By Chrissie Flint
MENTION ‘books about life in Cyprus’ and the titles to be listed will definitely include those by Sheila Hawkins – each one beautifully illustrated with detailed line drawings by her artist husband, Harry. Over the years, the couple regularly attended charity functions in the Paphos area either for book signings or for Harry to play the trumpet with his musical pals and their appearance would always attract a huge response. In recent months, the couple spent time quietly at home and then the hospice in Paphos as Sheila’s health deteriorated and sadly, last Saturday evening, (February 22) she died.
Her legacy is huge as she is so well known for her amusing trilogy of books that tell the story of how she and Harry, settled in ‘the back of beyond’ when Harry retired from the Royal Air Force. Born in Devon, the daughter of a Police detective, on leaving school, Sheila had trained as a swimming instructor, teaching swimming in schools and local sports centres. She met and married Harry, a young Flying Officer and in 1971 they had been posted to Episkopi and had fallen in love with the island.
In 1980, to their delight, they had been posted back to Cyprus and during that posting had bought some land in Neo Chorion. When they returned to the UK and Strike Command in High Wycombe they were both homesick for the island they had grown to love, so Harry took early retirement and they returned to enjoy their retirement in Cyprus.
They built their house on the outskirts of Neo Chorion near Latchi, and Sheila delighted their family and friends with amusing anecdotes about village life and the various problems they had encountered as they had designed their house with its spectacular views over the Bay of Chrysochou and worked alongside local builders and craftsmen to complete it. Everyone urged Sheila to write down her stories for others to enjoy, as she was a natural storyteller. In 1995 her first book The Back of Beyond, was published and to her surprise became a best seller. The biography proved popular with all ages, written in her relaxed style, which was full of her warm Devonshire humour and observations of village life and an accounts of the trials and tribulations that confronted her and her Harry when they swapped a busy Service life for a future in a small rural community on the fringes of the beautiful Akamas with its wealth of wildlife which she described perfectly in her books.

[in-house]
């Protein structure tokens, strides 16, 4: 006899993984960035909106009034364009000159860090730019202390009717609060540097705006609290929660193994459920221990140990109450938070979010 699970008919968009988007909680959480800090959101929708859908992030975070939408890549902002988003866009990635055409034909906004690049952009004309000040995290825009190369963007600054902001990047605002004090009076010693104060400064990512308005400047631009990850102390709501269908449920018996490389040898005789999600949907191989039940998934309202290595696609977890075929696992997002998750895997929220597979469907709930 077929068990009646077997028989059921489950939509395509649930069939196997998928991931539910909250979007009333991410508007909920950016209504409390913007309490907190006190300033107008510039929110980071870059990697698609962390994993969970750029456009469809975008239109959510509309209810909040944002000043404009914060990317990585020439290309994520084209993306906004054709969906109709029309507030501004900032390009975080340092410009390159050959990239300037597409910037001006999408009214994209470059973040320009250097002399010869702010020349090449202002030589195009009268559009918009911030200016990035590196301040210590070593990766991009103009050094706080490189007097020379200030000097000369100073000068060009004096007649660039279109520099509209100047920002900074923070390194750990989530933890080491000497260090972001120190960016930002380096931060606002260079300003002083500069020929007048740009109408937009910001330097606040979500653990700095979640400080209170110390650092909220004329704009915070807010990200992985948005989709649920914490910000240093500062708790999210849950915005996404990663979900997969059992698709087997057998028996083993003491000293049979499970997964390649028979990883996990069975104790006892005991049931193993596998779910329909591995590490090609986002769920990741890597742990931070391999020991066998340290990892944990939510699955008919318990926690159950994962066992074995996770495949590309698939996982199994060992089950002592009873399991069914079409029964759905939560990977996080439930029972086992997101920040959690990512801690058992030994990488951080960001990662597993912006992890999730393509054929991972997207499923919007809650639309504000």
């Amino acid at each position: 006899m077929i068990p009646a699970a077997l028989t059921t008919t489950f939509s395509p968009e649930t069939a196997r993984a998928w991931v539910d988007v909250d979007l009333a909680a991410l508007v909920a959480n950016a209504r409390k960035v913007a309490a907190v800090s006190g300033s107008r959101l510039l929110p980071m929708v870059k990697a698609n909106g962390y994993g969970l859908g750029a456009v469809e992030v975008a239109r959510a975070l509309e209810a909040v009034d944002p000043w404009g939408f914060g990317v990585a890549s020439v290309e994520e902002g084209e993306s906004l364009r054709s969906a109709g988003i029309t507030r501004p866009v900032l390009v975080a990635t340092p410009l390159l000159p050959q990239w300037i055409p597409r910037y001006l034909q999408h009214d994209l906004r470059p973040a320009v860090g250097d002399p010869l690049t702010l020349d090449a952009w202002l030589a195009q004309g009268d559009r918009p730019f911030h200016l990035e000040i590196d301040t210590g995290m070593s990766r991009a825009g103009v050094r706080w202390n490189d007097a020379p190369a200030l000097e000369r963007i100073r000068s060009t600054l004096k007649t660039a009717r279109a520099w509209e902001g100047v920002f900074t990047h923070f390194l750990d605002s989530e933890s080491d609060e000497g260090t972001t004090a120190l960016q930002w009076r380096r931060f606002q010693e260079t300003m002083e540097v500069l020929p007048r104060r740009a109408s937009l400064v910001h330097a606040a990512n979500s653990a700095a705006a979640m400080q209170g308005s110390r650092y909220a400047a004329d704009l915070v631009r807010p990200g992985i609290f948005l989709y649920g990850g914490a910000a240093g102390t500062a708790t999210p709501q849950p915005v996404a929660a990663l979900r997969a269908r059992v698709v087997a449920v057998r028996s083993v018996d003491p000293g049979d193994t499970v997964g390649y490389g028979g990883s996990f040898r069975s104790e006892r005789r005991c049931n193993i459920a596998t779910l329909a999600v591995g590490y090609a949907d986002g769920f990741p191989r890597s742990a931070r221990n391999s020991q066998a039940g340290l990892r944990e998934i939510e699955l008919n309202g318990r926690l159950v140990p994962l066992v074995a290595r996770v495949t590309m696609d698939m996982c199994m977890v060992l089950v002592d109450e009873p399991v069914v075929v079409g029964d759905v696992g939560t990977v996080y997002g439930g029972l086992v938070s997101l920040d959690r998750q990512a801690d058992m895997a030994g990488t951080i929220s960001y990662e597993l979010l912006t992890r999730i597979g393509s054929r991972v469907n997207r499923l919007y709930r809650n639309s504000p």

Sheila wrote two more books in quick succession, Beyond Our Dreams and Beyond Compare, each beautifully illustrated by Harry. For many years, she also had a regular column in The Sunday Mail and her writing had a huge impact on holidaymakers and residents alike as her tales were ones that her readers could relate to. Each week she received letters from people all over the world who had enjoyed her writing.
In 2000 she was one of ten finalists in the Woman & Home short story competition with Fragments of Dreams and this success was the ideal incentive for Sheila to finish work on her first novel Once Upon A Time, a collection of 16 fictional short stories, in which Sheila captures the quintessence of the island and the traditional life in the rural Cyprus of yesterday – before the 1974 Turkish Invasion indelibly scarred the Island. Her fifth book- Anthology from the Akamas (2002) is a collection of the articles that were published in the Sunday Mail. More recently, Sheila‘s voice proved perfect for the ‘talking book’ version of Back of Beyond and to her delight, a few years ago, the three books in her trilogy became available on Kindle.
Over the years the couple’s sitting room became a gallery for Harry’s work. As demand increased for his paintings and drawings the couple decided to build a gallery at the side of the studio which they opened to the public. As well as original works in acrylics, pen and ink and line and wash, there is a range of colourful prints as well as packs of notelets and drink coasters – all bearing Harry’s distinctive work.
The couple embraced village life wholeheartedly and some years ago were baptised into the Orthodox Church in the tiny chapel of Ayios Minas. They could often be seen wandering in nearby Latchi harbour photographing boats and fishing nets or heading off to an isolated chapel for Harry to capture on canvas and Shelia regularly headed down to the coast for an early morning swim or to sit on the rocks and draw inspiration from the beauty around her.
Last Sunday, Sheila’s funeral was held in the village, attended by Harry and their children Jeremy and Karen and many friends and local residents and one elderly fisherman remarked: ‘our village will just not be the same without Mrs Sheila’…..